In 2007, I am hopeful that most companies will have learned their lesson about file re-centralization. File re-centralization isn’t the silver bullet solution for data protection or regulatory compliance, with or without WAFS products, that many vendors claimed. In truth, WAFS itself is looking less and less like a “productizable” technology because 2007 should see delivery of long-awaited extensions for NFS version 4 that will provide most of the functionality of proprietary WAFS products, but in a universal, standards-based way, as part of NFS.
Number 2: Array Deconstruction
While the economics of disk continued their predictable curves in 2006—doubling in areal density over 2005 figures while decreasing in cost by half on a per-GB basis—“enterprise class” arrays continued to accelerate in price on a year-over-year basis between 70 and 120 percent. Driving the cost increases were (1) the industry-wide adoption of dual ported memory in cache controllers (whether or not such technology was actually necessary from the standpoint of cache protection), and (2) the addition of value-add software to arrays (charged to consumers whether they were using the features or not).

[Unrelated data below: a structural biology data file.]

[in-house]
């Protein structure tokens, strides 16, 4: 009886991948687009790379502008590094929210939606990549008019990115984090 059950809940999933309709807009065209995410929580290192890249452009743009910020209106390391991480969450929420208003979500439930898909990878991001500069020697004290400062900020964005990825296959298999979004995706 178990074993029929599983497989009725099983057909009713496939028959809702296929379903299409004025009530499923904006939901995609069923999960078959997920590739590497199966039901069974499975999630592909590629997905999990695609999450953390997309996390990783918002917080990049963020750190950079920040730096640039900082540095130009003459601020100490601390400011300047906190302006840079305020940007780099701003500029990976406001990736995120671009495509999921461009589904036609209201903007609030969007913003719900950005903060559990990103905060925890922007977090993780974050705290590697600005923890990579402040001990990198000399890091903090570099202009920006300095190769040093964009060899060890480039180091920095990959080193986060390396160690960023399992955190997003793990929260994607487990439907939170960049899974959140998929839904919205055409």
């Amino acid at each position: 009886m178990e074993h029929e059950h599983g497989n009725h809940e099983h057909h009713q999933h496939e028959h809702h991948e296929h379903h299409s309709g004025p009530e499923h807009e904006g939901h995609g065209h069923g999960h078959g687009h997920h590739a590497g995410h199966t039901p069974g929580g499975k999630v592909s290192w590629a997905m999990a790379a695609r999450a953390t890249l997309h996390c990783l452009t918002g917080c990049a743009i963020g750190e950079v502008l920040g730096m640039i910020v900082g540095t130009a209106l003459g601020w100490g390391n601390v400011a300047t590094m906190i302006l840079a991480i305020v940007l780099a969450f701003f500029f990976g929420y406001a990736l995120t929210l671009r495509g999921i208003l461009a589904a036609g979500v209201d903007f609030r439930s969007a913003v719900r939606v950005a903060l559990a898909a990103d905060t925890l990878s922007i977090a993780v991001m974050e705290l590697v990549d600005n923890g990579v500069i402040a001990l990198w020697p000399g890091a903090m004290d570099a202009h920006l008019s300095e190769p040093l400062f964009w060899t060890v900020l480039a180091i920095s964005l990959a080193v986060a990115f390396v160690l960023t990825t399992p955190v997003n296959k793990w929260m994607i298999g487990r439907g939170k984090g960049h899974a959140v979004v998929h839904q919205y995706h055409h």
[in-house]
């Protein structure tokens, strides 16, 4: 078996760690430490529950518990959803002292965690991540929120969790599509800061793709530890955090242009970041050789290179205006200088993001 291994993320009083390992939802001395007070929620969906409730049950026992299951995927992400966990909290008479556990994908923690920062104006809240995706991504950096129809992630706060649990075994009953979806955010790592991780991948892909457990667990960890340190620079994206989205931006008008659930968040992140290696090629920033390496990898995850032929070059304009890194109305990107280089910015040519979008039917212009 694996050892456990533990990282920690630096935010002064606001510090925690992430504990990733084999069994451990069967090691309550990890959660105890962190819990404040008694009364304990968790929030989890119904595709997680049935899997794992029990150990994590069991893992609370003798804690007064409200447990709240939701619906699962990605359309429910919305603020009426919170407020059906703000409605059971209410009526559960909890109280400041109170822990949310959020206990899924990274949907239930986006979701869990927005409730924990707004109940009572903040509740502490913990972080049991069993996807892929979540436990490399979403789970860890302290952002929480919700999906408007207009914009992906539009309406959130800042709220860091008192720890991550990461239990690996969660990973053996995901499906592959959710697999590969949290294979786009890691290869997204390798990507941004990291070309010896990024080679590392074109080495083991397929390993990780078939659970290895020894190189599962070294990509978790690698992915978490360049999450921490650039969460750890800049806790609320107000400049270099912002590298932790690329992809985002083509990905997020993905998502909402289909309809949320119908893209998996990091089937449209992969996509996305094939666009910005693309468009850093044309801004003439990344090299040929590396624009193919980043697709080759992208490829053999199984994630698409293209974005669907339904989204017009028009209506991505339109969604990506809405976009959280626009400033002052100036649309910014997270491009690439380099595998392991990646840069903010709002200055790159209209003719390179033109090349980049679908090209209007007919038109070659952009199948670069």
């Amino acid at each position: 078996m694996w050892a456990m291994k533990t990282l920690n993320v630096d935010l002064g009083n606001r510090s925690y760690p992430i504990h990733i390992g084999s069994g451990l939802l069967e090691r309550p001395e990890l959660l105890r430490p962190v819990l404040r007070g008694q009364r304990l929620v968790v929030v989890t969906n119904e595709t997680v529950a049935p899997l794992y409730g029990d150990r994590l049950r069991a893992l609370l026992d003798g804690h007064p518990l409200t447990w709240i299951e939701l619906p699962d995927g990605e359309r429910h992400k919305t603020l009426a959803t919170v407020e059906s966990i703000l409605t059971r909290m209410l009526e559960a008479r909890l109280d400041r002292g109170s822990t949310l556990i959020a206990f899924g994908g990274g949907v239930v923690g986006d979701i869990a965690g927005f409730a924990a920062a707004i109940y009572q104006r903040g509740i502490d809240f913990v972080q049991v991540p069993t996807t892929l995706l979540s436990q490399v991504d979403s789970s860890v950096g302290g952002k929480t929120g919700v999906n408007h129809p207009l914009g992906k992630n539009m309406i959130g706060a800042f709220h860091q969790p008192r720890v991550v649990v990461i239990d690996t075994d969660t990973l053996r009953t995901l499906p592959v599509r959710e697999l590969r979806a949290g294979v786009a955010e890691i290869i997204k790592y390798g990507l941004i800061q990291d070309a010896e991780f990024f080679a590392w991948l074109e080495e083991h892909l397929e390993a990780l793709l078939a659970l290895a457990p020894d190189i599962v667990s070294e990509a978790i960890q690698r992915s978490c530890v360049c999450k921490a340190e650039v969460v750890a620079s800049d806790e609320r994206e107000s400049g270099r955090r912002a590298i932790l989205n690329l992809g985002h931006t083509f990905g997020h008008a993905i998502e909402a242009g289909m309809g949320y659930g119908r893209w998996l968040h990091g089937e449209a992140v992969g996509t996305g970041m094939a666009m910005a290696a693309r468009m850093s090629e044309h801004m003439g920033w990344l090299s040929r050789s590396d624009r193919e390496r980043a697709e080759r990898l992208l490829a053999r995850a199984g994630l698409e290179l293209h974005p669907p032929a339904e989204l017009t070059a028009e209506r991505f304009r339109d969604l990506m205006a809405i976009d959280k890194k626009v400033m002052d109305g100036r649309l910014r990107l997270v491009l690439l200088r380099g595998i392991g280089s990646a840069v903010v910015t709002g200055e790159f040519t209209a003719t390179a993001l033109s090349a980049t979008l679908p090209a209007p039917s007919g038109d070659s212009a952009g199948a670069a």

Typically, value-add software joined at the hip to a proprietary array was soft-peddled by vendors as a “one stop shop” solution with a “one throat to choke” invoice and warranty. In point of fact, most of the value-add software had a tendency to create proprietary lock-ins for the vendor’s product. The consumer who spent big bucks on proprietary wares would therefore be required to buy additional arrays or disk drive trays only from the vendor who sold them the original array—if they wanted to derive any value over time from their investment in value-add, that is.
Whether this marketing model will go the way of the dinosaur in 2007 is a matter of conjecture, of course. However, there are some promising signs.
During 2006, we saw in the market many excellent disruptors of the monolithic array model. First is the Universal Storage Platform (USP) from Hitachi Data Systems. Some would argue that the USP is just bigger iron, but I suspect that consumers are not buying it for that reason. I’m reasonably sure that CTO Hu Yoshida and the gang at HDS did not conceive of the USP, also known as TagmaStore, as a disruption of monolithic storage platform engineering. However, by deploying a USP, with its cross-bar switching head, then slaving all other storage, whether EMC, IBM, or no-name, off the back end ports, HDS made it quite clear that, at the end of the day, everyone was just selling a box of Seagate hard drives.